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    Retailers Should Use Bonus Card Data for Recall Alerts: CSPI

    Spurred by reports that the Centers for Disease Control (CDC) used customer loyalty cards to glean crucial information on salmonella-tainted pepper in salami that sickened almost 250 people in 44 states, the Center for Science in the Public Interest is recommending that all retailers avail themselves of this “valuable tool” when alerting their customers that food items they’ve purchased have been recalled.

    Spurred by reports that the Centers for Disease Control (CDC) used customer loyalty cards to glean crucial information on salmonella-tainted pepper in salami that sickened almost 250 people in 44 states, the Center for Science in the Public Interest is recommending that all retailers avail themselves of this “valuable tool” when alerting their customers that food items they’ve purchased have been recalled.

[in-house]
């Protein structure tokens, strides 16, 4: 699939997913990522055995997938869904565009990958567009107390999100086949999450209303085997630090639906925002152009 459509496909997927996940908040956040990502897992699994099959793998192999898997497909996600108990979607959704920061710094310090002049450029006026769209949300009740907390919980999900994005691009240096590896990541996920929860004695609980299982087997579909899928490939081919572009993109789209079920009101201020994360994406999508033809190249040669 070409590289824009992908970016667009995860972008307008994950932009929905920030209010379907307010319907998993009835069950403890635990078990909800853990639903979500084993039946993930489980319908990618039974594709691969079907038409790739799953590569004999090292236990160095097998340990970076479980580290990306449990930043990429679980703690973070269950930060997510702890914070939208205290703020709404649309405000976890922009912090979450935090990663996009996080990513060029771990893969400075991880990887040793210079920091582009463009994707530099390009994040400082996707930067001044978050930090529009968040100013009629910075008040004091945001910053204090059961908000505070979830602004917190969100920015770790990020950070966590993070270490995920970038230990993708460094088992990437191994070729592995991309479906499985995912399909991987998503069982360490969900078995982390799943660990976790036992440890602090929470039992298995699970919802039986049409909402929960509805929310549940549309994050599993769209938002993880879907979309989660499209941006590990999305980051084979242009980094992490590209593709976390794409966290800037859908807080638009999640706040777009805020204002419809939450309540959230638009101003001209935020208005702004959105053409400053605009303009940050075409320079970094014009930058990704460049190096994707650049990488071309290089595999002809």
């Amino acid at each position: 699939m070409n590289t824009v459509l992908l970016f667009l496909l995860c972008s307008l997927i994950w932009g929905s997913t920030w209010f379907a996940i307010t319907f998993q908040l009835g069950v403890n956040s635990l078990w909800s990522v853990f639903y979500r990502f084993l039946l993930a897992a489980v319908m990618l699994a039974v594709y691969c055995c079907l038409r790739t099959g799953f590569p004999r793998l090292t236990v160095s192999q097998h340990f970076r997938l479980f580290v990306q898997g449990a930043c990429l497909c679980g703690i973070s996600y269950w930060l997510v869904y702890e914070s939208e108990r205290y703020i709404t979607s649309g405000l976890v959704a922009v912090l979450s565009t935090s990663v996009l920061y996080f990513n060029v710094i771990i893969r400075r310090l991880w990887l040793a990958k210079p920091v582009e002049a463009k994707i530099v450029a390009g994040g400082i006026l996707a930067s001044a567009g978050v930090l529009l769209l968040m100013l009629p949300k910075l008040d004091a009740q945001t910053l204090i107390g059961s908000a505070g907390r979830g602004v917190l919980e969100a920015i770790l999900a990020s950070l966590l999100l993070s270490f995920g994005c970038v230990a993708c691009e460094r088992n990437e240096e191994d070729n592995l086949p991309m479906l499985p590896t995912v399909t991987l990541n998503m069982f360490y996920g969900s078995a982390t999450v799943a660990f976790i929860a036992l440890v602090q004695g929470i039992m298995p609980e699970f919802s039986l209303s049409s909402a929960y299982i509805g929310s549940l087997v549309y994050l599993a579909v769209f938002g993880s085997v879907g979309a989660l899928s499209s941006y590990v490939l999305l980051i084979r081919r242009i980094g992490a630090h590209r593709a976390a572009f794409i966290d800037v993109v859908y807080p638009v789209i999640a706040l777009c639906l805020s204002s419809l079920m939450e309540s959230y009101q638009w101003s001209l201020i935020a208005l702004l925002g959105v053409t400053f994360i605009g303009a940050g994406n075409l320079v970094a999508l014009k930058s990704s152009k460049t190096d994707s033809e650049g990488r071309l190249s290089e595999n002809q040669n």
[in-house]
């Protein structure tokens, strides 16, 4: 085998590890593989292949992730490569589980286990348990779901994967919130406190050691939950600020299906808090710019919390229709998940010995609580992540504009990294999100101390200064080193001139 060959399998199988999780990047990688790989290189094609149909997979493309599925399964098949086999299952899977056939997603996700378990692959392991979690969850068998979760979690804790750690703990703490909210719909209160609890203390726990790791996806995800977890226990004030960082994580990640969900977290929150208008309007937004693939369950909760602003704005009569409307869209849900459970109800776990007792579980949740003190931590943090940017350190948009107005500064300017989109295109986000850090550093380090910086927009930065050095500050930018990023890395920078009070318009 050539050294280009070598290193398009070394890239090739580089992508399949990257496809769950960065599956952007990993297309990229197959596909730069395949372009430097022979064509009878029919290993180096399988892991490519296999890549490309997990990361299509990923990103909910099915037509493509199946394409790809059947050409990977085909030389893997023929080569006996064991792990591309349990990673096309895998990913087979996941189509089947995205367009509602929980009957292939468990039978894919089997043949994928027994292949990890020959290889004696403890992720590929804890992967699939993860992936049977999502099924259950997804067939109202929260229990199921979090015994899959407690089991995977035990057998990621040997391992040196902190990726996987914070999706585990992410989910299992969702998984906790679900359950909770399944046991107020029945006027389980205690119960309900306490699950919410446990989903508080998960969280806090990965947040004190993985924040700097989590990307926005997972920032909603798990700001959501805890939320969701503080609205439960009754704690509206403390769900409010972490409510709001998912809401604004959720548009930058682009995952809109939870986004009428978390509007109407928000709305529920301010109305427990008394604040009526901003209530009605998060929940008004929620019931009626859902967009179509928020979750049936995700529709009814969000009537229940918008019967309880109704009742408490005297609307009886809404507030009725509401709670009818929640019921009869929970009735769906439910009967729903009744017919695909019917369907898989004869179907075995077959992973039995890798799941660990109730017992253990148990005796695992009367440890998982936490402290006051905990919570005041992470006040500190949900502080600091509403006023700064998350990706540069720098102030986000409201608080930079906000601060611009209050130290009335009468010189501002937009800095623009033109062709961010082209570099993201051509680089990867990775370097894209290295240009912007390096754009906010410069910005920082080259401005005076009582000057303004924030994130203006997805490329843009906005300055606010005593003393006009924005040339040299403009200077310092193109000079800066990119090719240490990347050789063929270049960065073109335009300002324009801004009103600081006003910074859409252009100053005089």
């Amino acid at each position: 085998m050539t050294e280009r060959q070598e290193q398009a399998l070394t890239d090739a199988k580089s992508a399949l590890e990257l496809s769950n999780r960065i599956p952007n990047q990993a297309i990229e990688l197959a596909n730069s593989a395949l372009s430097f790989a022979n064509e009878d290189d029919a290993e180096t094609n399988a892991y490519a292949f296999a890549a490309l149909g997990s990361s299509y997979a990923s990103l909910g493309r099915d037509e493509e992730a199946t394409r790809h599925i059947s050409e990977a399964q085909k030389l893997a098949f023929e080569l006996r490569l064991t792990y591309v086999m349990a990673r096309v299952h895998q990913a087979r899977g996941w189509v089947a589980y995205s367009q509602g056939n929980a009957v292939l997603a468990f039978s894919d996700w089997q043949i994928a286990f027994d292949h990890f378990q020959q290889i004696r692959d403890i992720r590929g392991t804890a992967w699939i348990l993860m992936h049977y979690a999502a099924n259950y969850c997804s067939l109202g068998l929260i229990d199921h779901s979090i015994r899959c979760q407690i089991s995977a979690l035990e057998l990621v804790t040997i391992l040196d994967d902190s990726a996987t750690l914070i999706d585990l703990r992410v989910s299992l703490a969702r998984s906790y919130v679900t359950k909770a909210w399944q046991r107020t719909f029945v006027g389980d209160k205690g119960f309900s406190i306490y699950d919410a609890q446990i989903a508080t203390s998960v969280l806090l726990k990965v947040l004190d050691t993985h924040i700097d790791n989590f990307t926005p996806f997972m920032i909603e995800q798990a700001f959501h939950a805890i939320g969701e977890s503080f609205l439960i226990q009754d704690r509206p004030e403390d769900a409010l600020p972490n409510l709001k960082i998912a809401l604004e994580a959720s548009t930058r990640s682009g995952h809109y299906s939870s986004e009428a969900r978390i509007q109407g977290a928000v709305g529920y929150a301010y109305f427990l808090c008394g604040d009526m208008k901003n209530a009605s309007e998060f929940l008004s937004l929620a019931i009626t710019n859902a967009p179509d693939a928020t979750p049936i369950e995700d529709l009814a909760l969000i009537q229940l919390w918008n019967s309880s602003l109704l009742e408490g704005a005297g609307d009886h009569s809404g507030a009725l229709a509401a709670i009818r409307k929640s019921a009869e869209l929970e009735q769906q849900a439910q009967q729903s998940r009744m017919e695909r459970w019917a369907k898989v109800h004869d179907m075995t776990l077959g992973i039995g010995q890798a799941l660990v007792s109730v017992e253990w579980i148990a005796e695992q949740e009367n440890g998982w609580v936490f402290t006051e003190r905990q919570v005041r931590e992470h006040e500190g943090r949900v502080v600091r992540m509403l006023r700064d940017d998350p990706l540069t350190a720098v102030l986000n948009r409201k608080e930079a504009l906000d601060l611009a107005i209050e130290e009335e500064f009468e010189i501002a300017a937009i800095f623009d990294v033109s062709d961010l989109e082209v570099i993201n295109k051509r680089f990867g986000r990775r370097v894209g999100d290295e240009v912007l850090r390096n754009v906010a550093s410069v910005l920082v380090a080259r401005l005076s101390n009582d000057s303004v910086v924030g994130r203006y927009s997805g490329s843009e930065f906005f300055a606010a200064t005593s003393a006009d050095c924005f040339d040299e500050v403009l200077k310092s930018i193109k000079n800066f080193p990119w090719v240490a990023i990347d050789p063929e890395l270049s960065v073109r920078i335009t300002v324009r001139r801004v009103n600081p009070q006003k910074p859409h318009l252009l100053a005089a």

Last year, the organization called on retailers to employ the information generated by bonus cards to contact shoppers who bought recalled products, a policy already implemented by Costco, Wegmans and Price Chopper. In the instance involving the CDC, CSPI noted that use of loyalty cards sped identification of the contaminated salami and prevented a wider outbreak.

    “This should get other grocery chains thinking about how they can protect their customers when the next dangerous outbreak hits,” said CSPI food safety attorney Sarah Klein.

    Washington-based CSPI is a nonprofit health advocacy group focused on nutrition, food safety, and pro-health alcohol policies.

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